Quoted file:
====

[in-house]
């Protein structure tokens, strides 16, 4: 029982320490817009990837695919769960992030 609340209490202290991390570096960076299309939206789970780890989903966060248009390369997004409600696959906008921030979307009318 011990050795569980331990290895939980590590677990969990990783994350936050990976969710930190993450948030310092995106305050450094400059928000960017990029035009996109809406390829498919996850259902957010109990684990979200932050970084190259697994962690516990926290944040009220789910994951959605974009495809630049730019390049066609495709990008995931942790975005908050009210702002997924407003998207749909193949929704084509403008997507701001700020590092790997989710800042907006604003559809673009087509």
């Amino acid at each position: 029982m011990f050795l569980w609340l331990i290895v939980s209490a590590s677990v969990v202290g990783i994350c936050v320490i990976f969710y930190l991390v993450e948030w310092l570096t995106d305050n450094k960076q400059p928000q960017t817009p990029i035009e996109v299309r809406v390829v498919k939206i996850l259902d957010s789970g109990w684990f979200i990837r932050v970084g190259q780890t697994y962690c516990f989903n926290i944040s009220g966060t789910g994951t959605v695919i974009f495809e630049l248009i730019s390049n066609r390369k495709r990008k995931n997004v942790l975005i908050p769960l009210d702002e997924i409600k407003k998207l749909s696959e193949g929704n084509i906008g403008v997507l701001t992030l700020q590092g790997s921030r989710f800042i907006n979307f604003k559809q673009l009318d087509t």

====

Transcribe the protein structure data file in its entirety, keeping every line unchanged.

[in-house]
């Protein structure tokens, strides 16, 4: 029982320490817009990837695919769960992030 609340209490202290991390570096960076299309939206789970780890989903966060248009390369997004409600696959906008921030979307009318 011990050795569980331990290895939980590590677990969990990783994350936050990976969710930190993450948030310092995106305050450094400059928000960017990029035009996109809406390829498919996850259902957010109990684990979200932050970084190259697994962690516990926290944040009220789910994951959605974009495809630049730019390049066609495709990008995931942790975005908050009210702002997924407003998207749909193949929704084509403008997507701001700020590092790997989710800042907006604003559809673009087509």
């Amino acid at each position: 029982m011990f050795l569980w609340l331990i290895v939980s209490a590590s677990v969990v202290g990783i994350c936050v320490i990976f969710y930190l991390v993450e948030w310092l570096t995106d305050n450094k960076q400059p928000q960017t817009p990029i035009e996109v299309r809406v390829v498919k939206i996850l259902d957010s789970g109990w684990f979200i990837r932050v970084g190259q780890t697994y962690c516990f989903n926290i944040s009220g966060t789910g994951t959605v695919i974009f495809e630049l248009i730019s390049n066609r390369k495709r990008k995931n997004v942790l975005i908050p769960l009210d702002e997924i409600k407003k998207l749909s696959e193949g929704n084509i906008g403008v997507l701001t992030l700020q590092g790997s921030r989710f800042i907006n979307f604003k559809q673009l009318d087509t």